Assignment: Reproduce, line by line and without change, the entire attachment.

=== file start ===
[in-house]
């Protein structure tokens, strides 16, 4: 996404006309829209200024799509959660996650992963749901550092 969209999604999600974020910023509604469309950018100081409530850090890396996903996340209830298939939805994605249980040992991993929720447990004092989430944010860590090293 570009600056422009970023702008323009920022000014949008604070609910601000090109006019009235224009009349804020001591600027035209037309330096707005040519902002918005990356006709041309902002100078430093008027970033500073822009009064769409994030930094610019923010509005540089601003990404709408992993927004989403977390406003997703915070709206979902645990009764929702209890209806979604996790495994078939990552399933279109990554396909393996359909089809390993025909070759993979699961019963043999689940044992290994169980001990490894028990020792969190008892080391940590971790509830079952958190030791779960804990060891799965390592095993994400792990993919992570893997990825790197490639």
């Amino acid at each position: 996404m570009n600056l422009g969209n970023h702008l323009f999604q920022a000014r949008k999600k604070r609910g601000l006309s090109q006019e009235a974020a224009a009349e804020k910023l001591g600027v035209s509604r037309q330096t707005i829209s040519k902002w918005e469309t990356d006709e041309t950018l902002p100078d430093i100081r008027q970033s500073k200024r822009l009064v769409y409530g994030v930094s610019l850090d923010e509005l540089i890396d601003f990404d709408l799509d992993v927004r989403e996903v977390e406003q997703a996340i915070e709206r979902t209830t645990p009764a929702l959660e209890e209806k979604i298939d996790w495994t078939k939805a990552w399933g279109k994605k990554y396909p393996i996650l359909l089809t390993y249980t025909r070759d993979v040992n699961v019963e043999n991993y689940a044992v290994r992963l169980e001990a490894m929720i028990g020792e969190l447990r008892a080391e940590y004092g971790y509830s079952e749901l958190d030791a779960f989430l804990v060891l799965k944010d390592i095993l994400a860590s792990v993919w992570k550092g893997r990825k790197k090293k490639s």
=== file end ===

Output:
[in-house]
């Protein structure tokens, strides 16, 4: 996404006309829209200024799509959660996650992963749901550092 969209999604999600974020910023509604469309950018100081409530850090890396996903996340209830298939939805994605249980040992991993929720447990004092989430944010860590090293 570009600056422009970023702008323009920022000014949008604070609910601000090109006019009235224009009349804020001591600027035209037309330096707005040519902002918005990356006709041309902002100078430093008027970033500073822009009064769409994030930094610019923010509005540089601003990404709408992993927004989403977390406003997703915070709206979902645990009764929702209890209806979604996790495994078939990552399933279109990554396909393996359909089809390993025909070759993979699961019963043999689940044992290994169980001990490894028990020792969190008892080391940590971790509830079952958190030791779960804990060891799965390592095993994400792990993919992570893997990825790197490639």
């Amino acid at each position: 996404m570009n600056l422009g969209n970023h702008l323009f999604q920022a000014r949008k999600k604070r609910g601000l006309s090109q006019e009235a974020a224009a009349e804020k910023l001591g600027v035209s509604r037309q330096t707005i829209s040519k902002w918005e469309t990356d006709e041309t950018l902002p100078d430093i100081r008027q970033s500073k200024r822009l009064v769409y409530g994030v930094s610019l850090d923010e509005l540089i890396d601003f990404d709408l799509d992993v927004r989403e996903v977390e406003q997703a996340i915070e709206r979902t209830t645990p009764a929702l959660e209890e209806k979604i298939d996790w495994t078939k939805a990552w399933g279109k994605k990554y396909p393996i996650l359909l089809t390993y249980t025909r070759d993979v040992n699961v019963e043999n991993y689940a044992v290994r992963l169980e001990a490894m929720i028990g020792e969190l447990r008892a080391e940590y004092g971790y509830s079952e749901l958190d030791a779960f989430l804990v060891l799965k944010d390592i095993l994400a860590s792990v993919w992570k550092g893997r990825k790197k090293k490639s």